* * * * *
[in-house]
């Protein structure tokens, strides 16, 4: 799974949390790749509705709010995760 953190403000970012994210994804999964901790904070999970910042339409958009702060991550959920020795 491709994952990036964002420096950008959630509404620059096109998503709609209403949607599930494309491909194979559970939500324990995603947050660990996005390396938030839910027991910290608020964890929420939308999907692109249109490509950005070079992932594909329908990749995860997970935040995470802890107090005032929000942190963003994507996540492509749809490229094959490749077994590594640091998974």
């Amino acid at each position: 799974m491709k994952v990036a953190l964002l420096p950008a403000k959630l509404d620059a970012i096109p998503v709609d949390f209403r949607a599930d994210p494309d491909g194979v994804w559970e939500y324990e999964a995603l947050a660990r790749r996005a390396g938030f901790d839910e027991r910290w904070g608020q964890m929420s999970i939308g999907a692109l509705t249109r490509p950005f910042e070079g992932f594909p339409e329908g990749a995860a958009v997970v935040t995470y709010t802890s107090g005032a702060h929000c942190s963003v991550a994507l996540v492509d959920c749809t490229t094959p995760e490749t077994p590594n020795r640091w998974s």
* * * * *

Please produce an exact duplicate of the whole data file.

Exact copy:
[in-house]
């Protein structure tokens, strides 16, 4: 799974949390790749509705709010995760 953190403000970012994210994804999964901790904070999970910042339409958009702060991550959920020795 491709994952990036964002420096950008959630509404620059096109998503709609209403949607599930494309491909194979559970939500324990995603947050660990996005390396938030839910027991910290608020964890929420939308999907692109249109490509950005070079992932594909329908990749995860997970935040995470802890107090005032929000942190963003994507996540492509749809490229094959490749077994590594640091998974």
């Amino acid at each position: 799974m491709k994952v990036a953190l964002l420096p950008a403000k959630l509404d620059a970012i096109p998503v709609d949390f209403r949607a599930d994210p494309d491909g194979v994804w559970e939500y324990e999964a995603l947050a660990r790749r996005a390396g938030f901790d839910e027991r910290w904070g608020q964890m929420s999970i939308g999907a692109l509705t249109r490509p950005f910042e070079g992932f594909p339409e329908g990749a995860a958009v997970v935040t995470y709010t802890s107090g005032a702060h929000c942190s963003v991550a994507l996540v492509d959920c749809t490229t094959p995760e490749t077994p590594n020795r640091w998974s």